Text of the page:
Helping your Child be Thankful: Fostering an Attitude of Gratitude

Kids can be self-centered. It’s normal for them to think first about themselves, despite all of our efforts to help them be more empathetic or appreciative.

The good news, though, is that we can help them broaden their perspectives and see beyond themselves. We can help them think about others, and help them approach life with an attitude of gratitude.

Here are a few suggestions for fostering thankfulness in your kids even after Thanksgiving is over:

1.Teach Gratitude by Setting an Example.

This point might seem obvious, but how often do we complain about little things during the day? If we realize that the things that make life hard on us (like mounds of laundry) are frequently the fallout from our blessings (having loved ones to care for), it’s easier to feel grateful and to share it with our kids. We can transform our grumbles into thanks by saying things like, “Yes, we do need to clean up the house, but aren’t we lucky to have a house to keep us safe and warm?” or “I’m disappointed that we didn’t get to go see grandma today, but isn’t it great we get to live close to her and see her often?”

2.Reward Thankfulness.

When they say “Thanks, Mom!” stop what you’re doing, get eye-level with them, give them a hug, and tell them how much you appreciate their appreciation. Something like: “It makes me so happy when you say thank-you! It makes me want to take you to do more fun things!” If we consistently delight in their gratitude, it will reinforce this behavior and they’ll do it more often.

3.Give them a Reality Check.

We don’t necessarily want to traumatize our kids by making them watch videos of babies from third worlds starving to death, but we can challenge their assumptions about the things they take for granted. Simple comments can teach our children that they have much more than than many others. For example, when they’re taking a warm bath you might discuss with them the fact that some families don’t even have clean water in their houses.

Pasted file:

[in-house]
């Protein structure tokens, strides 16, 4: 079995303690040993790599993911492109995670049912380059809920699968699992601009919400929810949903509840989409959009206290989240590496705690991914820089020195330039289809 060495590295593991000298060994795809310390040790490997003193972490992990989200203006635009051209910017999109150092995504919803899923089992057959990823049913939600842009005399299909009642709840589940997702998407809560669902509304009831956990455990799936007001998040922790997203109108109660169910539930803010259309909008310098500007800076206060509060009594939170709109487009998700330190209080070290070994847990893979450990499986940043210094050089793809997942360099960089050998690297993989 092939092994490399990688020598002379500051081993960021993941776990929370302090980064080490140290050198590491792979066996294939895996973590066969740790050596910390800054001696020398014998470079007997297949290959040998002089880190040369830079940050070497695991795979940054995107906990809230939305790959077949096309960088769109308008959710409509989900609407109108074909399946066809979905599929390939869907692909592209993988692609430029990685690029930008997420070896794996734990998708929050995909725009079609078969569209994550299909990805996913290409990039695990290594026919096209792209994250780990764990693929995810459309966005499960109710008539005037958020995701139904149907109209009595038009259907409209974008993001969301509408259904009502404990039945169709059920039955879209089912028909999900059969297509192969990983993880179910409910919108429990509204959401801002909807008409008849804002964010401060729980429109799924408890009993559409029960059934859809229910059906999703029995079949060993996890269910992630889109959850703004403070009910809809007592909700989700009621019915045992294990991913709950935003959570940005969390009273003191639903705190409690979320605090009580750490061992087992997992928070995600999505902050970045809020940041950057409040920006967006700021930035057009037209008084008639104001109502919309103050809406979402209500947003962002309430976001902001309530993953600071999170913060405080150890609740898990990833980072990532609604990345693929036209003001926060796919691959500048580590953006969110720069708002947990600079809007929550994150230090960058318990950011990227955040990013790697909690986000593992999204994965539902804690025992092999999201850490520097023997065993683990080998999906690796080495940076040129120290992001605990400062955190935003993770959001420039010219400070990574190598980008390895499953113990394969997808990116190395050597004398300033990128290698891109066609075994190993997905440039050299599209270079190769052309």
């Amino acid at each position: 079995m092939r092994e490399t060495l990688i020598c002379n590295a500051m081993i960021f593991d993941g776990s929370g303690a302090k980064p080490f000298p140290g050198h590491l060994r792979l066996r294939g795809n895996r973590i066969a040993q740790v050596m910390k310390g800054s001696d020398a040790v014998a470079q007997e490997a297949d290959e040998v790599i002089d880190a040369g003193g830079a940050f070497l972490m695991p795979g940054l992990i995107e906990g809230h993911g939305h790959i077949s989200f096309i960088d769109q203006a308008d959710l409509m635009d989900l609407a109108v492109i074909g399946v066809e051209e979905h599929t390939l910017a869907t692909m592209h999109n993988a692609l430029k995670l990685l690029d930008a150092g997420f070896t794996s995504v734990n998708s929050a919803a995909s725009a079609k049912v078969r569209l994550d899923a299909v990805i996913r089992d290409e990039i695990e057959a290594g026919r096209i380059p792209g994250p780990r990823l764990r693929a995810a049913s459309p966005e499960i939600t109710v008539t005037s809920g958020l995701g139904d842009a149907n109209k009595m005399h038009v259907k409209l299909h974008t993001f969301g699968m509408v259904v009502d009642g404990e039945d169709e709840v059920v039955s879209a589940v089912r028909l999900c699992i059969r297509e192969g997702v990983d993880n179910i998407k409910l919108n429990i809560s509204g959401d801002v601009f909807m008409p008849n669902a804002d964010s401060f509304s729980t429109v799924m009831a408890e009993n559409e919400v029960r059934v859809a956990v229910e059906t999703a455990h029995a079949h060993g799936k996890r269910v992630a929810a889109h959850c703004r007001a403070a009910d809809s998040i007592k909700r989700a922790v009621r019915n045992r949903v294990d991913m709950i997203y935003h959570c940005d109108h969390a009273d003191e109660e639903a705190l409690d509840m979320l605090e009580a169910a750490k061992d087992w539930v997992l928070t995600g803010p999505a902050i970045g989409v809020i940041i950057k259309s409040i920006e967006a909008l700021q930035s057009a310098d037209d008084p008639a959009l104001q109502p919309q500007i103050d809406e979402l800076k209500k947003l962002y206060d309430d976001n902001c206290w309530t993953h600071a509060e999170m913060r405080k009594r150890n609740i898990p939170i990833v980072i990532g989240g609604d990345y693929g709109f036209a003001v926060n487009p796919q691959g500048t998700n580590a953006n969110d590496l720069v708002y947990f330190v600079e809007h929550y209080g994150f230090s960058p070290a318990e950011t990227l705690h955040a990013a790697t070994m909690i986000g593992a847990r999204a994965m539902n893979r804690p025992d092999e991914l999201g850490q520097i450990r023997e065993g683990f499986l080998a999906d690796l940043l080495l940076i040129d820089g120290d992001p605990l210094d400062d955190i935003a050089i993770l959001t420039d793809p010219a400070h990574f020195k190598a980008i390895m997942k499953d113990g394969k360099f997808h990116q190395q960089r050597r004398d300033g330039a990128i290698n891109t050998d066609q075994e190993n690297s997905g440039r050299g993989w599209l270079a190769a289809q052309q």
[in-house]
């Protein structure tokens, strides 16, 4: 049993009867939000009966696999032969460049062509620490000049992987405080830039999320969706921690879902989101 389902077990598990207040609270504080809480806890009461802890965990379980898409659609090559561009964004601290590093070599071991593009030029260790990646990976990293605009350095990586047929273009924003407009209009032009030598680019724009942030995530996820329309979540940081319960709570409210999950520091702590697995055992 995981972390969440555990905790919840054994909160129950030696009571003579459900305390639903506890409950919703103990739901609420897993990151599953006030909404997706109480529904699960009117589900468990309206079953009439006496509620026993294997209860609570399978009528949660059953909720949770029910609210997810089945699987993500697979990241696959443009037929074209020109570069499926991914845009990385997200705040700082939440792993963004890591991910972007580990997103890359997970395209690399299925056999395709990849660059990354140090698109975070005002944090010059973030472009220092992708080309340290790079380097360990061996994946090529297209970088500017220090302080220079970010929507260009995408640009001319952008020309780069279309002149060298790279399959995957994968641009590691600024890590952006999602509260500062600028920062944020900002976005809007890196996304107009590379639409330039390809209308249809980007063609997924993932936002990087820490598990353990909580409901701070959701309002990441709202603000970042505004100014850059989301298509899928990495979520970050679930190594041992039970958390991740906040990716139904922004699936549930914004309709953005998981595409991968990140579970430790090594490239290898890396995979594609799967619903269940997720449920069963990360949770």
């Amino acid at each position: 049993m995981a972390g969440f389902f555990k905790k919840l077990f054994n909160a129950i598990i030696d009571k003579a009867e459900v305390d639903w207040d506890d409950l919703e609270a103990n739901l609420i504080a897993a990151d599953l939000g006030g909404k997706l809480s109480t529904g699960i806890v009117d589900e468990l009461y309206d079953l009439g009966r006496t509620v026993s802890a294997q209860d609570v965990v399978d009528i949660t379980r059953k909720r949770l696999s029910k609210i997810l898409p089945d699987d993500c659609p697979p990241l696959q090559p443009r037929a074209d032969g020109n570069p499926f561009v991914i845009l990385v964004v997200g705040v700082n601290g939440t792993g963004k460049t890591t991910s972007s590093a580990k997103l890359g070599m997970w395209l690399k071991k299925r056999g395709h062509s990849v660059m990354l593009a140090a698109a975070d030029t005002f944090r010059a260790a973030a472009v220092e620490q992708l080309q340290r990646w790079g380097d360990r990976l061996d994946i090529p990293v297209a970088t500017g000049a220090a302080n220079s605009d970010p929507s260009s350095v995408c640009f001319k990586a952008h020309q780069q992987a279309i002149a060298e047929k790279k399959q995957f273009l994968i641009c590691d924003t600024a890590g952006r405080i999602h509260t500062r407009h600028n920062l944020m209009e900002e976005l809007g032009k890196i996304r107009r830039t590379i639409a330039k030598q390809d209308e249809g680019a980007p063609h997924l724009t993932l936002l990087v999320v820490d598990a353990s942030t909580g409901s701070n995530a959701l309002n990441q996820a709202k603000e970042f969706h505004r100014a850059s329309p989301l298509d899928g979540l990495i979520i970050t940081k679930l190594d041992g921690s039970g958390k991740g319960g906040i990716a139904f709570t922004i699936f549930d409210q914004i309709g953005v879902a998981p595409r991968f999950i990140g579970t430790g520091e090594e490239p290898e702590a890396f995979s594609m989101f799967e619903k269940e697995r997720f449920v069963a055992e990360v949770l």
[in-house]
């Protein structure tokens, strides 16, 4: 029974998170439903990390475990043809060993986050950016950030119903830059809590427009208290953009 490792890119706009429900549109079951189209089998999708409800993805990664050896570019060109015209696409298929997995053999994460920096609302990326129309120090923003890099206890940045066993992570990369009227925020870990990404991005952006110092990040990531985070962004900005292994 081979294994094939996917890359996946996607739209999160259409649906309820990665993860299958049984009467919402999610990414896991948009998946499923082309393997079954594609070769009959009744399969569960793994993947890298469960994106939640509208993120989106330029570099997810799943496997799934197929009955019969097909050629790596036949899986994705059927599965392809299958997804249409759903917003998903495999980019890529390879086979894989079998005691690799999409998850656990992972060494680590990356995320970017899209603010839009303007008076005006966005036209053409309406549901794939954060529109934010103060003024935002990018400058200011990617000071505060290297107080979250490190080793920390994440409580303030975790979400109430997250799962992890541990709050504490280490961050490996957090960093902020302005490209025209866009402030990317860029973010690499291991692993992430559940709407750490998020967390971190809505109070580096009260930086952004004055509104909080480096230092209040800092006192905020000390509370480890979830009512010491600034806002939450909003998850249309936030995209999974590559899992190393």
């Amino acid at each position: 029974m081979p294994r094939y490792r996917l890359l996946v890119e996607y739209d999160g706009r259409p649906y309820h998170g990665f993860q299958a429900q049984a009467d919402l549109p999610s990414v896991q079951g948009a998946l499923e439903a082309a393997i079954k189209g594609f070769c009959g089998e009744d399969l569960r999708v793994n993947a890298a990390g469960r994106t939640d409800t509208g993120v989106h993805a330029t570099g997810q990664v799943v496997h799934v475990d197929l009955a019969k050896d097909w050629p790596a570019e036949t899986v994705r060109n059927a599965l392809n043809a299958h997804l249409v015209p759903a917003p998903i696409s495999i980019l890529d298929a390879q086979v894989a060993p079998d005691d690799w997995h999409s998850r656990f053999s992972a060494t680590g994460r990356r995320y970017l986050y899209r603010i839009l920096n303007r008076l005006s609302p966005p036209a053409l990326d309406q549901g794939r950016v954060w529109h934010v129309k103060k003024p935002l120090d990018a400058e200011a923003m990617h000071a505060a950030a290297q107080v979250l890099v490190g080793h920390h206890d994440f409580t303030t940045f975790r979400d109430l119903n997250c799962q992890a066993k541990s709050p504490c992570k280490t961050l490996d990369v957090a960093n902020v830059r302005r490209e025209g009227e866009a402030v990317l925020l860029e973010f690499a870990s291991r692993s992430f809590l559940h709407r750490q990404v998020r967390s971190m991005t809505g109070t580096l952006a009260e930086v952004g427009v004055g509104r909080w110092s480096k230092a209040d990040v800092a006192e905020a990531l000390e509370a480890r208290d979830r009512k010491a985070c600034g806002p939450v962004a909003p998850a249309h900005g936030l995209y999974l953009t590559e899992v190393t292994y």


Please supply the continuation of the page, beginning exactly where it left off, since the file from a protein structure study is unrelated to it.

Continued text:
4.Help Them Give to Others.

Give them the opportunity to give to others and make someone else happy and grateful. Help them choose and support a cause that they feel is important, like donating a food-producing animal to a family, making blankets for foster children, or protecting wildlife. Also, tell them about the things you do to help others. Many parents give charitably in many ways but don’t tell their kids about it. Talk about how the small things your family is doing can make a big difference to someone else, and how it makes them feel when someone shows them gratitude. You can also do this on a much smaller scale, like when they share a toy or comfort another child. During these moments you can talk about how happy they made the other child: “Did you see how big she smiled when you gave her your ball? How did that make your heart feel when she thanked you?”

5.Create Rituals for Giving Thanks.

Your family may already participate in certain holiday rituals at Thanksgiving each year, like having everyone say what they are thankful for. Or some families have everyone write down what they’re thankful for on a paper leaf and save them year after year with the person’s name and year written on it. (If you get really industrious, you can hole-punch and laminate them, and string them around the house at Thanksgiving for everyone to read about thanks from years past.) These holiday rituals are important, but you can also create more frequent appreciation rituals through daily prayer, dinner conversations, and bedtime routines.

By focusing on all that you and your kids have to be grateful for, you can use everyday moments to make gratitude and thankfulness a part of your family’s daily life. Simple comments like “Isn’t it a beautiful day?” or “Aren’t we lucky to have each other in our family?” or “Warm jammies feel so nice on a cold night!” will help foster in your children an awareness of how much they have to be thankful for.

And with your new thankful mindset, you can even be grateful for your child’s creativity the next time you’re scrubbing the ketchup “finger-painting” off of the walls. (OK. Maybe that’s too much gratitude for any of us to expect from ourselves.)

Tina Payne Bryson, Ph.D. is a child and adolescent psychotherapist and parenting consultant, a school counselor, and a developmental Consultant for Camp Chippewa for boys. She is the co-author of the best-selling book The Whole-brain Child (random House, 2011), which gives parents practical ways to transform difficult moments into opportunities for children to thrive. Dr. Bryson earned her Ph.D. from the University of Southern California, and she currently lives near Los Angeles with her husband and three children. She writes at